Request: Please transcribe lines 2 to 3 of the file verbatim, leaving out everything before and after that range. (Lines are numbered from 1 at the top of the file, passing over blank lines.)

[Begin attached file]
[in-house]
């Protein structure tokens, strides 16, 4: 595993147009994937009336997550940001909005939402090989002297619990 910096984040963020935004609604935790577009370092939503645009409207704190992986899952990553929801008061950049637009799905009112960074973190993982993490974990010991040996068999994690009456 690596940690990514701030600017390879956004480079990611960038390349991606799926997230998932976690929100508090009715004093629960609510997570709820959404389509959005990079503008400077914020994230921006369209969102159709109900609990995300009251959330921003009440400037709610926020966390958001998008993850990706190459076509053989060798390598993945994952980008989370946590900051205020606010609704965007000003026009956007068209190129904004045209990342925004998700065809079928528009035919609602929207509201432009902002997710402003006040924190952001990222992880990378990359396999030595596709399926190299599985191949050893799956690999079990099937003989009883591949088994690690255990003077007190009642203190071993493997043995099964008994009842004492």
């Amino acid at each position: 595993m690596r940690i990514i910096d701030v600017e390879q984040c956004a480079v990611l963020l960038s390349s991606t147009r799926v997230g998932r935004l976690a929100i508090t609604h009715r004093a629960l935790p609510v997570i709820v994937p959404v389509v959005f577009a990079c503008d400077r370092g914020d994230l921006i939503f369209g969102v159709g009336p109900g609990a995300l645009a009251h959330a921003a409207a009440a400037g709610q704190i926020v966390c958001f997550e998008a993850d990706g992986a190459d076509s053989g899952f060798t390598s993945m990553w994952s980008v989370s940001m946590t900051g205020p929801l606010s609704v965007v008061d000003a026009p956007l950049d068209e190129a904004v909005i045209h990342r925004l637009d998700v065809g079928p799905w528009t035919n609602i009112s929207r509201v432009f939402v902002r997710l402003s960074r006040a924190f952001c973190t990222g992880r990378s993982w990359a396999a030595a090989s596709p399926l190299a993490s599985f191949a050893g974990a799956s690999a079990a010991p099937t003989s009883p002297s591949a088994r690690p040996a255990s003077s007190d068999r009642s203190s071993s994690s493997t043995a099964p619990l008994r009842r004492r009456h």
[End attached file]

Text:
């Protein structure tokens, strides 16, 4: 595993147009994937009336997550940001909005939402090989002297619990 910096984040963020935004609604935790577009370092939503645009409207704190992986899952990553929801008061950049637009799905009112960074973190993982993490974990010991040996068999994690009456 690596940690990514701030600017390879956004480079990611960038390349991606799926997230998932976690929100508090009715004093629960609510997570709820959404389509959005990079503008400077914020994230921006369209969102159709109900609990995300009251959330921003009440400037709610926020966390958001998008993850990706190459076509053989060798390598993945994952980008989370946590900051205020606010609704965007000003026009956007068209190129904004045209990342925004998700065809079928528009035919609602929207509201432009902002997710402003006040924190952001990222992880990378990359396999030595596709399926190299599985191949050893799956690999079990099937003989009883591949088994690690255990003077007190009642203190071993493997043995099964008994009842004492």
């Amino acid at each position: 595993m690596r940690i990514i910096d701030v600017e390879q984040c956004a480079v990611l963020l960038s390349s991606t147009r799926v997230g998932r935004l976690a929100i508090t609604h009715r004093a629960l935790p609510v997570i709820v994937p959404v389509v959005f577009a990079c503008d400077r370092g914020d994230l921006i939503f369209g969102v159709g009336p109900g609990a995300l645009a009251h959330a921003a409207a009440a400037g709610q704190i926020v966390c958001f997550e998008a993850d990706g992986a190459d076509s053989g899952f060798t390598s993945m990553w994952s980008v989370s940001m946590t900051g205020p929801l606010s609704v965007v008061d000003a026009p956007l950049d068209e190129a904004v909005i045209h990342r925004l637009d998700v065809g079928p799905w528009t035919n609602i009112s929207r509201v432009f939402v902002r997710l402003s960074r006040a924190f952001c973190t990222g992880r990378s993982w990359a396999a030595a090989s596709p399926l190299a993490s599985f191949a050893g974990a799956s690999a079990a010991p099937t003989s009883p002297s591949a088994r690690p040996a255990s003077s007190d068999r009642s203190s071993s994690s493997t043995a099964p619990l008994r009842r004492r009456h």